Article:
Chronic illness

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I am constantly in a 'Catch-22' between always overextending myself to please others and facing people's disbelief and judgment when I can't go on or have to ask for help." - A person with Chronic Fatigue Syndrome

Chronic illness refers to any long-term illness, regardless of the severity.[1] Chronic illnesses are very common, affecting 6 in 10 Americans.[2]

Chronic illnesses may have gradual onset, and can be either progressive, or have a more stable course.[1]

Chronic compared to acute illness[edit | edit source]

Unlike chronic illnesses, acute illnesses are characterized by their sudden onset and short duration.[3]

Treatments and searching for a cure[edit | edit source]

Chronic illnesses, by definition, do not have a quick treatment or cure.[4]

The seductive message of having control over their illness can doom the chronically ill to a constant quest for a cure with the right diet and exercise, the right answers. Hopelessness and more guilt is often the sad conclusion to such a search.
―Sick and Tired of Feeling Sick and Tired: Living with Invisible Chronic Illness, Donoghue and Siegel (2000)
Popular books preach a type of control by strong mind and positive attitude, which motivates some to a better life but crushes others. The chronically ill can berate themselves for not being well. - Donoghue and Siegel (2000)


Invisible illnesses[edit | edit source]

Most chronic illness are invisible illnesses.[5][6]:19

Notable studies[edit | edit source]

  • 2020, Energy Impairment and Disability Inclusion: Towards an Advocacy Movement for Energy Limiting Chronic Illness.[7](Full text)

See also[edit | edit source]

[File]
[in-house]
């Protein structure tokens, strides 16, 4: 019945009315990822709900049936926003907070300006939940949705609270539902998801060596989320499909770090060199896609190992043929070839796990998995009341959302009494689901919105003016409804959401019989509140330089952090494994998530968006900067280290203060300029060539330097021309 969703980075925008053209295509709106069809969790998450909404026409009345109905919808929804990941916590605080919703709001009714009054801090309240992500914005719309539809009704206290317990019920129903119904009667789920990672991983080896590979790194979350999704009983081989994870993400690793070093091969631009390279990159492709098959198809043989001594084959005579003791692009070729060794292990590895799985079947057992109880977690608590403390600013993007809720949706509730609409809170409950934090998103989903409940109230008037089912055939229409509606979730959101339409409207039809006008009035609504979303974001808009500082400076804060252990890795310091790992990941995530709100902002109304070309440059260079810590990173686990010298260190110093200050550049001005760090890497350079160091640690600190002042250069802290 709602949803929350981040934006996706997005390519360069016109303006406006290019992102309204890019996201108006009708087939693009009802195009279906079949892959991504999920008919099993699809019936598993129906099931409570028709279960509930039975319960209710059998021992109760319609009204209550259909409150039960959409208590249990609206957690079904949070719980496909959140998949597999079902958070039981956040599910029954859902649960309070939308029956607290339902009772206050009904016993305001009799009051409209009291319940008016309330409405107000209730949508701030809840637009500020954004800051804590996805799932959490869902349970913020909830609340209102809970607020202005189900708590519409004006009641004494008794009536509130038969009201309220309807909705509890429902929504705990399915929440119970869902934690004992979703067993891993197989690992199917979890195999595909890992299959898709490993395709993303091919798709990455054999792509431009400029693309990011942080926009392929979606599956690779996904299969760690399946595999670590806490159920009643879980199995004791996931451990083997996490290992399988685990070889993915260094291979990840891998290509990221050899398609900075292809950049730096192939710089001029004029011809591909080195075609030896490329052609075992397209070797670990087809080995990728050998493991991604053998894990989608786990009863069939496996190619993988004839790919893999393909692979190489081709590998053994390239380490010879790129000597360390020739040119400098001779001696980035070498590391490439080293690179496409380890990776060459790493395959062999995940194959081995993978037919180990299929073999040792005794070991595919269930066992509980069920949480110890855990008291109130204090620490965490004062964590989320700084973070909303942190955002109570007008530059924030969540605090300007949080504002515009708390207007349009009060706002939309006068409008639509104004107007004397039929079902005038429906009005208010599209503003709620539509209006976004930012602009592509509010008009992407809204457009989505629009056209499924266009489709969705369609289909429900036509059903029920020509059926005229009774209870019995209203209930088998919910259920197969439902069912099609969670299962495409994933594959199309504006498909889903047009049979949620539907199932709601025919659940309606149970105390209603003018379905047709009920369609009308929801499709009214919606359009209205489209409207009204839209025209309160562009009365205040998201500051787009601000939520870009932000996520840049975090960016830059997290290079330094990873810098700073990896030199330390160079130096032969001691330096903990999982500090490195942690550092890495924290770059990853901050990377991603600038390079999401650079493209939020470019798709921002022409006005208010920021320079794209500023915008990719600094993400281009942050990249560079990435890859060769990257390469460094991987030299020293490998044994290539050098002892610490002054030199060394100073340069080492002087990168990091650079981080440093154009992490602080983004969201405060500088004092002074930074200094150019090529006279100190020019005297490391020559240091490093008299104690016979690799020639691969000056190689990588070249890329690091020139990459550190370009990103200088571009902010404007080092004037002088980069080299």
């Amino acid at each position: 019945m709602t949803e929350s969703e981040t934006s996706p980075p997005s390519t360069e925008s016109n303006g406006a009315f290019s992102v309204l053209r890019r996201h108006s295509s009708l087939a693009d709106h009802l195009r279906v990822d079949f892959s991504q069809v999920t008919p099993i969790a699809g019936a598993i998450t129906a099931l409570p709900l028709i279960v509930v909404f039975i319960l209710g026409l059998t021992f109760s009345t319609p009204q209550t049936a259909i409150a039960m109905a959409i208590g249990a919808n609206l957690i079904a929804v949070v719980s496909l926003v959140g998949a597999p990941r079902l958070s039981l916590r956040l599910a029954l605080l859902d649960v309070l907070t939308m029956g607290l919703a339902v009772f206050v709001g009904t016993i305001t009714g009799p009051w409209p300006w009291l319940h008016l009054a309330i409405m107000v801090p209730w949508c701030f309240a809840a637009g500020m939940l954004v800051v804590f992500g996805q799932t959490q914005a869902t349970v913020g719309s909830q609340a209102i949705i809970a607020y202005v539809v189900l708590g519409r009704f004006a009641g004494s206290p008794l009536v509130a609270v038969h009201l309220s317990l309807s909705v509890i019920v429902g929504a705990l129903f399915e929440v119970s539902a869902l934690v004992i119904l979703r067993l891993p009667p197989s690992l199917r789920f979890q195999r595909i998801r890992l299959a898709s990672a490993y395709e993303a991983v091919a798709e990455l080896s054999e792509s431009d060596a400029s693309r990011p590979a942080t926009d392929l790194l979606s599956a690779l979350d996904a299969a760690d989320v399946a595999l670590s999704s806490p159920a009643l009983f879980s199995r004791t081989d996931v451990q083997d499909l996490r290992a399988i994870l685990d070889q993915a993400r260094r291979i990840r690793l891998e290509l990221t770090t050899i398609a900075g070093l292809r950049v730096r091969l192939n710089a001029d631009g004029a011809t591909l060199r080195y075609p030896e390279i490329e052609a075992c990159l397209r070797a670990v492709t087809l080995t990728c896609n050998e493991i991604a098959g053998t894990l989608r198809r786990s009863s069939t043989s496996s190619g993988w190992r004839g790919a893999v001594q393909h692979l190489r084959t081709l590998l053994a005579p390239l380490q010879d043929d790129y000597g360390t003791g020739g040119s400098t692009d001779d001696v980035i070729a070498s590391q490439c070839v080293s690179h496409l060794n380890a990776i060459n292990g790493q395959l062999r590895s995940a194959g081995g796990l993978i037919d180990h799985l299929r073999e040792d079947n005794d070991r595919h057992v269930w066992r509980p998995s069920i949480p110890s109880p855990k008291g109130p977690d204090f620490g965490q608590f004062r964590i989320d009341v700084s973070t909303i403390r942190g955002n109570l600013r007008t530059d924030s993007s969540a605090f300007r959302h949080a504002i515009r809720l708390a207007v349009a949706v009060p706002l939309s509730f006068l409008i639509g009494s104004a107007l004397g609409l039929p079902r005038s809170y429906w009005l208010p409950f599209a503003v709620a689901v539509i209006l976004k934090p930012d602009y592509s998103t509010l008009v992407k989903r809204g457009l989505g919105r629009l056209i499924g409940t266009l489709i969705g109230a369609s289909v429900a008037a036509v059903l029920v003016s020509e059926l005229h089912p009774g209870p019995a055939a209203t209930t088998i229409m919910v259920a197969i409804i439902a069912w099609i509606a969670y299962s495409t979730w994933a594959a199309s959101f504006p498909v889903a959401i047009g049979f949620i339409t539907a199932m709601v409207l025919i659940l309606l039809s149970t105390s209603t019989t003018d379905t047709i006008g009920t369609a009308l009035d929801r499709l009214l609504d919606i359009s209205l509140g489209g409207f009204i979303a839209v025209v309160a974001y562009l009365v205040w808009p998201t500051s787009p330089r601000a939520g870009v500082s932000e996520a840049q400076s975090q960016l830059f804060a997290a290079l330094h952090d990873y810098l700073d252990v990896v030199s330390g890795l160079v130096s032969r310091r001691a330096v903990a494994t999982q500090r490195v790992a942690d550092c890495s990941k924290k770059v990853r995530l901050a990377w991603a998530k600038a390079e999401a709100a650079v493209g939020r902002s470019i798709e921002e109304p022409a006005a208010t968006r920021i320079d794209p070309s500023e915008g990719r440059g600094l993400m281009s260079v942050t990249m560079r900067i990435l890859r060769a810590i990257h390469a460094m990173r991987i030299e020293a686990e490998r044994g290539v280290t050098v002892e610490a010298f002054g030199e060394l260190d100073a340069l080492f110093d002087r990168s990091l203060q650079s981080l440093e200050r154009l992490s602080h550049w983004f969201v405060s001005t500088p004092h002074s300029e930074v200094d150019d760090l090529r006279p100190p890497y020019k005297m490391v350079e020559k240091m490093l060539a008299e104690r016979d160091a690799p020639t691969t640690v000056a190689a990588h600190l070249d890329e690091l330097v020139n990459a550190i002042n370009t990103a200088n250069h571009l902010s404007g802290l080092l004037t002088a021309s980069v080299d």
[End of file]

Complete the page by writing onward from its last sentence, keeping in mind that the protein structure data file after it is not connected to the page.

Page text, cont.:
Learn more[edit | edit source]

References[edit | edit source]

  1. 1.01.1 "Definition of CHRONIC". Merrian-Webster Medical Dictionary. Retrieved November 29, 2021.
  2. "Chronic disease". Centers for Disease Control and Prevention.
  3. "Definition of ACUTE". Merrian-Webster Medical Dictionary. Retrieved November 29, 2021.
  4. Donoghue, Paul J.; Siegel, Mary E. (September 17, 2000). Sick and Tired of Feeling Sick and Tired: Living with Invisible Chronic Illness (New ed.). W. W. Norton & Company. ISBN 978-0-393-34283-3.
  5. Taylor, Renee R. (September 1, 2005). "Can the Social Model Explain All of Disability Experience? Perspectives of Persons With Chronic Fatigue Syndrome" (PDF). The American Journal of Occupational Therapy. 59 (5): 497–506. doi:10.5014/ajot.59.5.497. ISSN 0272-9490.
  6. Arroll, Megan A. (September 18, 2014). Invisible Illness: Coping with misunderstood conditions. SPCK. ISBN 978-1-84709-306-6.
  7. Hale, Catherine; Benstead, Stef; Lyus, Jenny; Odell, Evan; Ruddock, Anna (2020). Energy Impairment and Disability Inclusion: Towards an Advocacy Movement for Energy Limiting Chronic Illness (PDF). Centre for Welfare Reform. ISBN 978-1-912712-25-0.

chronic illness any long-term illness, regardless of the severity. Chronic illnesses are typically incurable, requiring long-term management.

chronic illness any long-term illness, regardless of the severity. Chronic illnesses are typically incurable, requiring long-term management.

chronic illness any long-term illness, regardless of the severity. Chronic illnesses are typically incurable, requiring long-term management.

chronic illness any long-term illness, regardless of the severity. Chronic illnesses are typically incurable, requiring long-term management.

Centers for Disease Control and Prevention (CDC) - The Centers for Disease Control and Prevention is a U.S. government agency dedicated to epidemiology and public health. It operates under the auspices of the Department of Health and Human Services.

The information provided at this site is not intended to diagnose or treat any illness.
From MEpedia, a crowd-sourced encyclopedia of ME and CFS science and history.